Some people might call that hypocrisy.  Others simply call it good business. When you buy a worthless Gucci scarf for a ridiculous price, you know what you’re doing.  You’re buying a brand.  If you buy it with credit at a 21 percent interest rate, that’s your right. When you pay $75,000 for an education that is worth less than the one your parents paid for twenty years ago at a quarter the amount, you are not “financing an education,” you are buying a prestige brand.

But we all know that if Gucci included appeals to “social justice” and “preferential option for the poor” in its advertising, it would be a pose. They sell overpriced items to rich people who want to exhibit their status.  If they were ever to talk about “social justice,” they would merely be posing.

So too with universities – especially the more expensive, prestigious ones.  All the talk about social justice and the preferential option for the poor – who could take any of that empty rhetoric seriously when they are engaged in the classic example of abuse of the poor:  loaning money at usury.

I visited a small Catholic institution in Europe this summer where they used to have ten administrators; now they have three. “Communication is easier,” said the dean, “and we don’t waste as much time in meetings.” Annual tuition: 6000 Euros (about $6600).  An elite and expensive institution in the United States recently did a survey of how many non-teaching employees they had just doing university communication. Answer: over 200.  If that sounds to you like General Motors in the 1970s, top-heavy with bureaucrats, headed for disaster, and unable to really innovate (while incessantly talking about innovation), then you’re not alone.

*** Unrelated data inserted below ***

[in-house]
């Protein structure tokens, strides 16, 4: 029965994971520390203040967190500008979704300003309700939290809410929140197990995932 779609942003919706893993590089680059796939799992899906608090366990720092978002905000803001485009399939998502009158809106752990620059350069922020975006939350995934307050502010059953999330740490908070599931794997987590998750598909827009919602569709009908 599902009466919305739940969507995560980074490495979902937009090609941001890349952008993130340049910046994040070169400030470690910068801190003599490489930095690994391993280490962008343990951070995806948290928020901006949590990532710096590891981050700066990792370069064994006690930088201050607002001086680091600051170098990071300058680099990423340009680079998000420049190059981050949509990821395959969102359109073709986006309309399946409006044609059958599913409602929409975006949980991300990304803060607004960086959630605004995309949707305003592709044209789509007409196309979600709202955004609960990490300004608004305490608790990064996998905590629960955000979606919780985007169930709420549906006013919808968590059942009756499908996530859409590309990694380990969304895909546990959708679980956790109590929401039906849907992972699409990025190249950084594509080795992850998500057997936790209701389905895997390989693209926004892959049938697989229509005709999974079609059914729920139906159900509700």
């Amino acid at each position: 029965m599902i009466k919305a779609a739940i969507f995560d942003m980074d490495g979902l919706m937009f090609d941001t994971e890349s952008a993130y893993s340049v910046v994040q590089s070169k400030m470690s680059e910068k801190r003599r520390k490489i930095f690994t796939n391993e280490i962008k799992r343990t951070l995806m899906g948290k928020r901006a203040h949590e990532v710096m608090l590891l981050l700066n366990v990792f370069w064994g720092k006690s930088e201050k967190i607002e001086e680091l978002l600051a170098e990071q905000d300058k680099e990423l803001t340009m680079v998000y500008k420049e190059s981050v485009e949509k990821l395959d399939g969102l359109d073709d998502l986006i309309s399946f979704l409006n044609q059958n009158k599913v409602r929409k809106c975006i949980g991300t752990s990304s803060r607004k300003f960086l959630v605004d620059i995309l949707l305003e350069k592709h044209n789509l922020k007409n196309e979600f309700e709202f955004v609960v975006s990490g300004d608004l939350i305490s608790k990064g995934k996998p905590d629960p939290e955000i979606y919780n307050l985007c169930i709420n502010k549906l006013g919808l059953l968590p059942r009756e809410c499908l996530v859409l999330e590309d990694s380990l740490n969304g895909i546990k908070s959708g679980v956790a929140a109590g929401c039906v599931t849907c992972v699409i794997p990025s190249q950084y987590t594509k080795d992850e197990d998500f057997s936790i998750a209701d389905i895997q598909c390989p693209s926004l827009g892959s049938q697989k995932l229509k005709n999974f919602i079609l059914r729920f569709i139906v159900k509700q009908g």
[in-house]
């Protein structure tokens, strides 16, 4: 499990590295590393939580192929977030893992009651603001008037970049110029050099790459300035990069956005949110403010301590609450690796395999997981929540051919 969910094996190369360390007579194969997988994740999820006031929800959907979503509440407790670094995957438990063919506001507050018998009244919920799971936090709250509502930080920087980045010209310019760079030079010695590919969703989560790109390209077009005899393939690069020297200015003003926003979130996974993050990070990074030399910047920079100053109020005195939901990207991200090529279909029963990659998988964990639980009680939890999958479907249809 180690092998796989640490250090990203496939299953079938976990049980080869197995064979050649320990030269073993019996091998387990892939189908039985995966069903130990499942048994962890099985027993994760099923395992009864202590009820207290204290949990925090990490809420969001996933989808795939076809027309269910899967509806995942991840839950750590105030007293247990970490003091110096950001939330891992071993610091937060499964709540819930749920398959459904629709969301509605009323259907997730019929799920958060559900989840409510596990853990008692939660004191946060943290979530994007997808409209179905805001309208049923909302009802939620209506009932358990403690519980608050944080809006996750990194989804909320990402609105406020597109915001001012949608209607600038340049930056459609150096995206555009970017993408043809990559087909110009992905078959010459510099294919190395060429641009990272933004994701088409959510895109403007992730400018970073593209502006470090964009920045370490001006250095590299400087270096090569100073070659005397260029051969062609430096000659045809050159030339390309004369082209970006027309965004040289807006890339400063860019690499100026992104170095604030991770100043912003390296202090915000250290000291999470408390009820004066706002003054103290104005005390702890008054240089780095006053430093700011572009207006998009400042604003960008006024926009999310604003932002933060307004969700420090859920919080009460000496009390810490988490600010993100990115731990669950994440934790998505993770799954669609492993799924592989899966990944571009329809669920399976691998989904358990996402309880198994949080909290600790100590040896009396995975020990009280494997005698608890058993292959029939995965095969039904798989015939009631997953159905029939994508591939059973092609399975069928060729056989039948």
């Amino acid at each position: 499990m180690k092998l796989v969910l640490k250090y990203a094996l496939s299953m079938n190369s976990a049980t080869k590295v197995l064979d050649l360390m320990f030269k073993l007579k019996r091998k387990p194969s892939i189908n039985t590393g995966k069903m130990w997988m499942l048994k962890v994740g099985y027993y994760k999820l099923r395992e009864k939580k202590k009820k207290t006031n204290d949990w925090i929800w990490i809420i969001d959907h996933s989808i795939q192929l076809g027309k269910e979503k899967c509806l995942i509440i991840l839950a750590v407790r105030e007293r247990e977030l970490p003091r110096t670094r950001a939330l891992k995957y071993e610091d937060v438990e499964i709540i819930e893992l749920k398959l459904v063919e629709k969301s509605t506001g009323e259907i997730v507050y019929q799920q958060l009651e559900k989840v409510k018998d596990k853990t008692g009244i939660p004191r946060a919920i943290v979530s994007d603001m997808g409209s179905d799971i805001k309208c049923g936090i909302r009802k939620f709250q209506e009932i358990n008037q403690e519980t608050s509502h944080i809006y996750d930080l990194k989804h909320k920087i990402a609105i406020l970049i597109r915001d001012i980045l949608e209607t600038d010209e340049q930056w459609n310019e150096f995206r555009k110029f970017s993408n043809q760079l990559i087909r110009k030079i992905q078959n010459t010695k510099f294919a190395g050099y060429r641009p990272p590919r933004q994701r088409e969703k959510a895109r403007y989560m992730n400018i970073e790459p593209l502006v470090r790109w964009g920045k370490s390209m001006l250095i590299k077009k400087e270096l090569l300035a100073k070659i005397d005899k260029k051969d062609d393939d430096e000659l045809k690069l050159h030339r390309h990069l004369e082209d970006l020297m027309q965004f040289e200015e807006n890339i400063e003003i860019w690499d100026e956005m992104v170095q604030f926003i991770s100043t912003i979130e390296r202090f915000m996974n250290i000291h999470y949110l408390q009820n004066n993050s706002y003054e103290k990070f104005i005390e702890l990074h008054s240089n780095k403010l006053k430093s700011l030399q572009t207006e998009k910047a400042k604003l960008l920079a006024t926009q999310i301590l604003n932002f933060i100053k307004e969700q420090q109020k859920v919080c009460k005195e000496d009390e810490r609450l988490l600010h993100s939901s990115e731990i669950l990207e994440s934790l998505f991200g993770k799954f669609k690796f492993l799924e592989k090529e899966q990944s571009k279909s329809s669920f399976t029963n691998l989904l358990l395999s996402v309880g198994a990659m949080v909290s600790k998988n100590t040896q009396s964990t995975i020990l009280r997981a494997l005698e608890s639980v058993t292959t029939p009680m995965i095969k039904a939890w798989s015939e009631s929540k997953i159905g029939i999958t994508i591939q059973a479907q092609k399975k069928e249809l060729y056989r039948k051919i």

Dante found usurers in the circle of the violent in hell, next to murderers and sodomites.  Instead of the millstone Christ promised those who “cause one of these little ones to stumble,” they had moneybags tied around their necks on which was printed the symbol of their respective families/banking houses.  Would a modern version replace these with university logos?

 

Image: Purification of the Temple by El Greco, c. 1600 [Frick Collection, New York]

Randall Smith

Randall Smith

Randall B. Smith is the Scanlan Professor of Theology at the University of St. Thomas in Houston. His most recent book, Reading the Sermons of Thomas Aquinas: A Beginner’s Guide, is now available at Amazon and from Emmaus Academic Press.